Capel Cricket Club was founded in 1892 at the instigation of the Rev. G. L. Lachlan, who became its first captain. He wanted to provide a suitable activity for the men of Five Oak Green, and at a meeting in the King’s Head a committee was formed, with matches played on a field provided by Mr. Baker of the Quarry Hill Brewery. From then on, even during the war years, cricket played a central role in village life, the team members, as they are today, mainly living or working in the Parish of Capel.
In the 1930s an attractive pavilion was built in memory of team member Tom Tolhurst, son of a local prominent farming family who died tragically young in a road accident. Matches were originally played only on Saturdays, but in 1946 Sunday games were allowed.
One of the most notable events in the club’s long history is the match of May 9th 1942 when the London Counties XI played Capel and District on the hallowed turf of our village ground. With professional sport substantially restricted during wartime this match must have been a welcome opportunity for the visiting team. All but one were professionals, most had played for Surrey or Middlesex; some, like Alf Gover the Surrey fast bowler, had also had a test career.
Capel and District were bolstered by three Kent players with local connections, Peter Sunnucks, John Knott and ‘Hopper’ Levett (whose nickname derived from his association with this part of the county as as he was born in nearby Matfield), the county’s wicketkeeper who played one test for England in the 1930s.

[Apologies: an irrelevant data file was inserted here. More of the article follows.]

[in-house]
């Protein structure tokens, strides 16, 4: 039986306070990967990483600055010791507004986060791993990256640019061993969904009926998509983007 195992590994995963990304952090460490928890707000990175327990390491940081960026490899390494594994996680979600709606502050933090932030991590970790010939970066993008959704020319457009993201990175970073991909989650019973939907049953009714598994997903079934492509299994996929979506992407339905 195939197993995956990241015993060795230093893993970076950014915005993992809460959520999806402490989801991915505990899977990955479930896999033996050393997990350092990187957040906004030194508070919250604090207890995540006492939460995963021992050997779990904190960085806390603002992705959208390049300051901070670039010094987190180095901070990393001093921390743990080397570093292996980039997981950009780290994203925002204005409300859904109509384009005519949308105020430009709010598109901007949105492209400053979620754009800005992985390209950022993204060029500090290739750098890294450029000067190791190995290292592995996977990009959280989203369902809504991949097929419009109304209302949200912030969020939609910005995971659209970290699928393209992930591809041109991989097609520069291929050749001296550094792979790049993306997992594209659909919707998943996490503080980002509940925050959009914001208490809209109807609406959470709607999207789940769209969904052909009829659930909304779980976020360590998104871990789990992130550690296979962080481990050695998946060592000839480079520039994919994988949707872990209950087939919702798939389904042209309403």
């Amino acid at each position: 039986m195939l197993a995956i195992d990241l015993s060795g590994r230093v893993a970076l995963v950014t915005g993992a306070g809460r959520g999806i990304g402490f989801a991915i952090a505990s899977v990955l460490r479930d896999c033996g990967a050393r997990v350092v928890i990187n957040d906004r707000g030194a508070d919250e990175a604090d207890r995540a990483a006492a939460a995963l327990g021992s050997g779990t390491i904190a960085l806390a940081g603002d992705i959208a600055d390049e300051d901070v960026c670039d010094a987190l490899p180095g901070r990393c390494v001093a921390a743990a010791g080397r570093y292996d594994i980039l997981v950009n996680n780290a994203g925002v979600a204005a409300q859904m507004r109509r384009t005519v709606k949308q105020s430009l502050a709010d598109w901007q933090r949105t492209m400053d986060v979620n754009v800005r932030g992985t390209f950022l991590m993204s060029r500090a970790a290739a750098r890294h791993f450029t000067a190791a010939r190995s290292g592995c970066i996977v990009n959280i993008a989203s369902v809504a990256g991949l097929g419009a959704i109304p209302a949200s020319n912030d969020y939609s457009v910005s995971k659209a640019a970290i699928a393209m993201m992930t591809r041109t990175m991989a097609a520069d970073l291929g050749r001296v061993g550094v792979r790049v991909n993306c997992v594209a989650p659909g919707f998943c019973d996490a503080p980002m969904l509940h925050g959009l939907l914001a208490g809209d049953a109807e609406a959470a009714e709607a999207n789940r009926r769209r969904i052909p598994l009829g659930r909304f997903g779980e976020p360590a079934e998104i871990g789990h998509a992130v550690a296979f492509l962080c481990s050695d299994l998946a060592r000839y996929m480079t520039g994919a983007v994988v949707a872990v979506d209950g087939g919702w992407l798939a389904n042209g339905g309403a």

The match was won easily by London Counties as Gover took 8 – 38 to dismiss Capel for 135, of which Sunnucks scored 60. Leslie Compton, brother of the more famous Denis, then scored 79 at a run a minute to knock off the runs. Denis Compton himself played in all the other London Counties fixtures that year so we must presume it was only injury that prevented him from taking on the challenge of playing on our ground.
It was a sad day when, after 80 years, the club closed around 1972 and the last game was played on the recreation ground.
The continuing existence of the pavilion and former square served as a constant reminder of what had been, and in 2010 a group of the village’s cricket enthusiasts held a meeting as a result of which a re-formed Capel Cricket Club played its first full season a year later.
May 19th 2012, saw a special 70th Anniversary Match commemorating that London Counties fixture, with Ray Bousfield, who had played for Capel and District in 1942, as our honoured guest watching from the boundary. The day was a great occasion which will long live in the memory. After months of hard work the old pavilion was ready for use and was officially opened by Derek Underwood of Kent and England with local MP Greg Clark making a speech of congratulation. A crowd of 250 watched the match, and to crown the day Capel defeated the visiting King’s Hill team.